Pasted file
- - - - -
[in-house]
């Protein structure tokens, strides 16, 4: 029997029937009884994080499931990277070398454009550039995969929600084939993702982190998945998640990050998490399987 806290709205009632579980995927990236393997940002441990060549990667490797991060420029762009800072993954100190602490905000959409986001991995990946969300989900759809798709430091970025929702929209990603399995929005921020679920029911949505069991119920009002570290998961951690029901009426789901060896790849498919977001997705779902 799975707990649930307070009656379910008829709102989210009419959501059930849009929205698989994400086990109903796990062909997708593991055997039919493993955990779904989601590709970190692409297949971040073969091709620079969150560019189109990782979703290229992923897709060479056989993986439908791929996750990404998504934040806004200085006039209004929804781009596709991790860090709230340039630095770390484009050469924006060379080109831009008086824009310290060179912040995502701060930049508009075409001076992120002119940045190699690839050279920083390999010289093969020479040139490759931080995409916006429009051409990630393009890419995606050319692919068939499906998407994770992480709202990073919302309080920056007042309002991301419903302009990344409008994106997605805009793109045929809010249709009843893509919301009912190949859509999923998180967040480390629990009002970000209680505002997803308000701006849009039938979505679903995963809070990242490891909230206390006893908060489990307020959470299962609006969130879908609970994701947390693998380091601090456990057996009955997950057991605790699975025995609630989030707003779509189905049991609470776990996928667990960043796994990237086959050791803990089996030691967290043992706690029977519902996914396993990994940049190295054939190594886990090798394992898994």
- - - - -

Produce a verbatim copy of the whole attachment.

[in-house]
């Protein structure tokens, strides 16, 4: 029997029937009884994080499931990277070398454009550039995969929600084939993702982190998945998640990050998490399987 806290709205009632579980995927990236393997940002441990060549990667490797991060420029762009800072993954100190602490905000959409986001991995990946969300989900759809798709430091970025929702929209990603399995929005921020679920029911949505069991119920009002570290998961951690029901009426789901060896790849498919977001997705779902 799975707990649930307070009656379910008829709102989210009419959501059930849009929205698989994400086990109903796990062909997708593991055997039919493993955990779904989601590709970190692409297949971040073969091709620079969150560019189109990782979703290229992923897709060479056989993986439908791929996750990404998504934040806004200085006039209004929804781009596709991790860090709230340039630095770390484009050469924006060379080109831009008086824009310290060179912040995502701060930049508009075409001076992120002119940045190699690839050279920083390999010289093969020479040139490759931080995409916006429009051409990630393009890419995606050319692919068939499906998407994770992480709202990073919302309080920056007042309002991301419903302009990344409008994106997605805009793109045929809010249709009843893509919301009912190949859509999923998180967040480390629990009002970000209680505002997803308000701006849009039938979505679903995963809070990242490891909230206390006893908060489990307020959470299962609006969130879908609970994701947390693998380091601090456990057996009955997950057991605790699975025995609630989030707003779509189905049991609470776990996928667990960043796994990237086959050791803990089996030691967290043992706690029977519902996914396993990994940049190295054939190594886990090798394992898994």